Willingness is a core concept of addiction recovery programs, and a paradoxical one. Twelve-step programs emphasize that individual addicts cannot will themselves into recovery and healthy sobriety, indeed that the ego and self-reliance are often a root cause of their problem. Yet recovering addicts must be willing. That is, they must be open to the possibility that the group and principles are powerful enough to trump a compulsive disease.
It’s a tricky concept for many, and must be taken on faith. But now there may be a little bit of science to back it up, too. Psychologist Ibrahim Senay of the University of Illinois—Champaign figured out an intriguing way to create a laboratory version of both willfulness and willingness—and to explore possible connections to intention, motivation, and goal-directed actions. In short, some key traits needed for long-term abstinence.
He did this by exploring self-talk. Self-talk is just what it sounds like—that voice in your head that articulates what you’re thinking, spelling out your options and intentions and hopes and fears and so forth. It’s the ongoing conversation with oneself. Senay thought that the form and texture of self-talk—right down to the sentence structure—might be important in shaping plans and actions. What’s more, self-talk might be a tool for exerting the will—or being willing.
Here’s how he tested this notion. He had a group of volunteers work on a series of anagrams—changing the word sauce to cause, for example, or when to hewn. But before starting this task, half the volunteers were told to contemplate whether they would work on anagrams, while the others thought about the fact that they would be doing anagrams. It’s a subtle difference, but the former were basically putting their mind into wondering mode, while the latter were asserting themselves. It’s the difference between “I will do this” and “Will I do this?”
The wondering minds completed significantly more anagrams. In other words, they were much more goal-directed than were those who declared their intentions to themselves.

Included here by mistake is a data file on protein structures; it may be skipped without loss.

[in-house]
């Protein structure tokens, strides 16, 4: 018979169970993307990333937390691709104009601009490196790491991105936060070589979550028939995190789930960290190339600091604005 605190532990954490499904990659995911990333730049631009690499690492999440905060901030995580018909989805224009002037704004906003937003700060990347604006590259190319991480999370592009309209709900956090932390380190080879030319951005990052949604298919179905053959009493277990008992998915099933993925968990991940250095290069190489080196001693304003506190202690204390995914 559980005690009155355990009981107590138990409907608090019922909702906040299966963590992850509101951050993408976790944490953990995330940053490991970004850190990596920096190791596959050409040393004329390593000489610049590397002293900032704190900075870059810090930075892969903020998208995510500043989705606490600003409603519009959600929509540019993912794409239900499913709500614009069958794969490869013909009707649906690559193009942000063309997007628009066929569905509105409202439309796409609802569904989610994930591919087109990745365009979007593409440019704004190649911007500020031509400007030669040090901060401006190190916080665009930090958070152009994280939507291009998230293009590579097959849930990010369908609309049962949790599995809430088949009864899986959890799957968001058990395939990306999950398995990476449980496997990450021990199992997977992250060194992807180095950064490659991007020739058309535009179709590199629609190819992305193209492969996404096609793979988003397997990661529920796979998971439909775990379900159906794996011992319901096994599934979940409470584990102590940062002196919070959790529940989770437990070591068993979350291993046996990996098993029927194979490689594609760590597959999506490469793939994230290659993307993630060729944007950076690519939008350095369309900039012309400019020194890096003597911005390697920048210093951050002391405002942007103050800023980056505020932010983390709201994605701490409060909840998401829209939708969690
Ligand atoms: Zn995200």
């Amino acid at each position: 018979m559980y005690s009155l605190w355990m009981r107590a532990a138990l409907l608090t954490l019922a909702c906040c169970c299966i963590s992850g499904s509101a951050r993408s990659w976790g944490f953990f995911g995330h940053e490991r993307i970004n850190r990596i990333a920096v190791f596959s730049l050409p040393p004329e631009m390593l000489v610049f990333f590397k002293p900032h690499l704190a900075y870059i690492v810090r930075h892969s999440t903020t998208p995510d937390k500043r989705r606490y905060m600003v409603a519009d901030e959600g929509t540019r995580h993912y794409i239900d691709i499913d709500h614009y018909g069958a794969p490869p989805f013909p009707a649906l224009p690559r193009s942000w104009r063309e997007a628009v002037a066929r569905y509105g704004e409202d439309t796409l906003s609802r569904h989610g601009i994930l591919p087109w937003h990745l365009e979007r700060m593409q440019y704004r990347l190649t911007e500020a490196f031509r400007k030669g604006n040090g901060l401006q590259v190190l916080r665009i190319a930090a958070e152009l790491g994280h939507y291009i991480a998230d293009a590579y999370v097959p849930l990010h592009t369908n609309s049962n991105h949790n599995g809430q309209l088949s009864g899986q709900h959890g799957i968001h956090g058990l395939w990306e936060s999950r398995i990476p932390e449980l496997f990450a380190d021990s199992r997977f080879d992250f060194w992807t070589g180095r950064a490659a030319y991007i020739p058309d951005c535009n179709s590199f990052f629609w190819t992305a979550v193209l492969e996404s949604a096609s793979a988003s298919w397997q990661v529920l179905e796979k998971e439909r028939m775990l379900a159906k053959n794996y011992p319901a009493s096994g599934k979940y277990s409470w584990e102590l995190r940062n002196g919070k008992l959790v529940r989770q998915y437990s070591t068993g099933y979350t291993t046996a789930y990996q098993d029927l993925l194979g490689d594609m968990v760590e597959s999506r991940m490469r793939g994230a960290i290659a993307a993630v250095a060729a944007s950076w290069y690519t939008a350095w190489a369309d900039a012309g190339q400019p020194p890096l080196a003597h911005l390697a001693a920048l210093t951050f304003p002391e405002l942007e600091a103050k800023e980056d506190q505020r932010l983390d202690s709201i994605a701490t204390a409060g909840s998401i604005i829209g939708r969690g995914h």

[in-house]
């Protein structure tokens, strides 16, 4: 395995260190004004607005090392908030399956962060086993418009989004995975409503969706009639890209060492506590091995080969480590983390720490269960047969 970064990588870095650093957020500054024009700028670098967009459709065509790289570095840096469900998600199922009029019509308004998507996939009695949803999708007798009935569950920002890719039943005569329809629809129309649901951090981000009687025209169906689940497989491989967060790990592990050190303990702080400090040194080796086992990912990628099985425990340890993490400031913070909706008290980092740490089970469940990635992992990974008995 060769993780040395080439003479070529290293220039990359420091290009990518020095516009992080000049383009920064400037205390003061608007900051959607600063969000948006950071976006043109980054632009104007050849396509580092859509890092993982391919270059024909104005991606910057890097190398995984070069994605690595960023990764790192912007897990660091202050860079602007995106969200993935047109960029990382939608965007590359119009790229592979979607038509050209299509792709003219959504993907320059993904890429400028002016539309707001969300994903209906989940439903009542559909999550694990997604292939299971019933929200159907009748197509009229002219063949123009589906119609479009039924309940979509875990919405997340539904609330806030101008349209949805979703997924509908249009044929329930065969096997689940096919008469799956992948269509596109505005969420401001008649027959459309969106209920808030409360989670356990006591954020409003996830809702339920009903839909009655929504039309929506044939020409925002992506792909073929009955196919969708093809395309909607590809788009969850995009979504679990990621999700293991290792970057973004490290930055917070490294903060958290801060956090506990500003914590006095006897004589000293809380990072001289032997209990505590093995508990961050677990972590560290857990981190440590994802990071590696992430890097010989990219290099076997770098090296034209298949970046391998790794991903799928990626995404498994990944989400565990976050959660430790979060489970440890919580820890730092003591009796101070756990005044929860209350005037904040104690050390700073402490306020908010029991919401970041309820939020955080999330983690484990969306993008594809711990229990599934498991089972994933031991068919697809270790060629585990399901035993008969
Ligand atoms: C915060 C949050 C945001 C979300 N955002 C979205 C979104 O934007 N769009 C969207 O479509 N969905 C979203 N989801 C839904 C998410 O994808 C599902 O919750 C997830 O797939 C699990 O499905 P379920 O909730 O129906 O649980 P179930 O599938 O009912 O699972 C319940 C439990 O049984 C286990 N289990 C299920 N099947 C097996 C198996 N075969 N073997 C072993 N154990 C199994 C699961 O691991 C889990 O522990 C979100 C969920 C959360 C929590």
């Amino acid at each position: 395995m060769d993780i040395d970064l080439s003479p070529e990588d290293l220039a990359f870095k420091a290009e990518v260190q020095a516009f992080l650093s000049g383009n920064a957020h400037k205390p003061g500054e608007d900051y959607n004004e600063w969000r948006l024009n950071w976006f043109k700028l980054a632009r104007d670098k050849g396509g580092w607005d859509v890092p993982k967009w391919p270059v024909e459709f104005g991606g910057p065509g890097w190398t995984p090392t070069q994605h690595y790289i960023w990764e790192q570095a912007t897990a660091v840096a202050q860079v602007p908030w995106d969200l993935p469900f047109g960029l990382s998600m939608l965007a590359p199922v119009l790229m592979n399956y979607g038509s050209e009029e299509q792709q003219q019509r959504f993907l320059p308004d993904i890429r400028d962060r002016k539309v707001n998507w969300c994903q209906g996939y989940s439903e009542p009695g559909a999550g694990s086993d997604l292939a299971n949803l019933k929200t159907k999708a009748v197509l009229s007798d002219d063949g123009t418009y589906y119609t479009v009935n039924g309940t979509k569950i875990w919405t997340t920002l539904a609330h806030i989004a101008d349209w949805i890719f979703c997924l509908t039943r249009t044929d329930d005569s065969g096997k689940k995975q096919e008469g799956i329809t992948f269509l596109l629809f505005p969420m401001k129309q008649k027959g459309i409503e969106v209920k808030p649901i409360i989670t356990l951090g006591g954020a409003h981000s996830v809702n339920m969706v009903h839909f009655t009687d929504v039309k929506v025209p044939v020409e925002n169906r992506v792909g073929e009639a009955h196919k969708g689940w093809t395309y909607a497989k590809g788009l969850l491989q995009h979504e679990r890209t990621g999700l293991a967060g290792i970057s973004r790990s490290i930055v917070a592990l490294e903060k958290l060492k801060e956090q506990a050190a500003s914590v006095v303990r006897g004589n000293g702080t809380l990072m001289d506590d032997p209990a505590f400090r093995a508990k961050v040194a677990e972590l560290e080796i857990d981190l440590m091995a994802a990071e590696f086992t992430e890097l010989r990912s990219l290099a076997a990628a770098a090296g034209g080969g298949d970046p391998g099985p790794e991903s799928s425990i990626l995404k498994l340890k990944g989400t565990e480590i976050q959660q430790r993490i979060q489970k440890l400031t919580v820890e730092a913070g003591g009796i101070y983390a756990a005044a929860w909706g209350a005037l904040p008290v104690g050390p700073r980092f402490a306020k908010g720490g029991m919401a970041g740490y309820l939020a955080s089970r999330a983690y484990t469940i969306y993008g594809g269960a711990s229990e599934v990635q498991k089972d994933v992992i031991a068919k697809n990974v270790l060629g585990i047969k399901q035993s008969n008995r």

This is counterintuitive. Why would asserting one’s intentions to do something undermine that goal? Senay wanted to double-check these surprising results, which he did in this way: He recruited volunteers on the pretense that they were needed for a handwriting study. Some wrote the words I will over and over, while others wrote Will I. The idea was that self-posed questions about the future are fundamentally different than self-declarations. Questions should inspire thoughts about autonomy and motivation to pursue a goal—and in the end make the questioners more successful.
To test this, Senay again had the volunteers work on an anagram task. And again, the willful volunteers performed more poorly than the questioners. He ran another version of this experiment, but he changed the goal to exercise rather than anagrams, and got the same result: Those primed with the words Will I had greater intentions to exercise regularly than did those primed with I will. What’s more, when the volunteers were asked why they had decided to exercise more, the quesioners said things like “Because I want to take more responsibility for my own health.” Those primed with I will offered explanations like “Because I would feel guilty or ashamed of myself if I did not.”
This last finding is crucial. It indicates that those with questioning minds were more intrinsically motivated to change. Those asserting their will lacked this internal motivation, which explains their weak commitment to future change. Put in terms of addiction recovery, those who were asserting their willpower were closing their minds, narrowing their view of the future. Those who were questioning and wondering were open-minded—and therefore willing to see new possibilities for the future.
Selections from “We’re Only Human” appear regularly in the magazine Scientific American Mind. For more on overcoming addiction, visit "The Science of Recovery." Wray Herbert’s book, On Second Thought: Outsmarting Your Mind’s Hard-Wired Habits, will be published by Crown in September.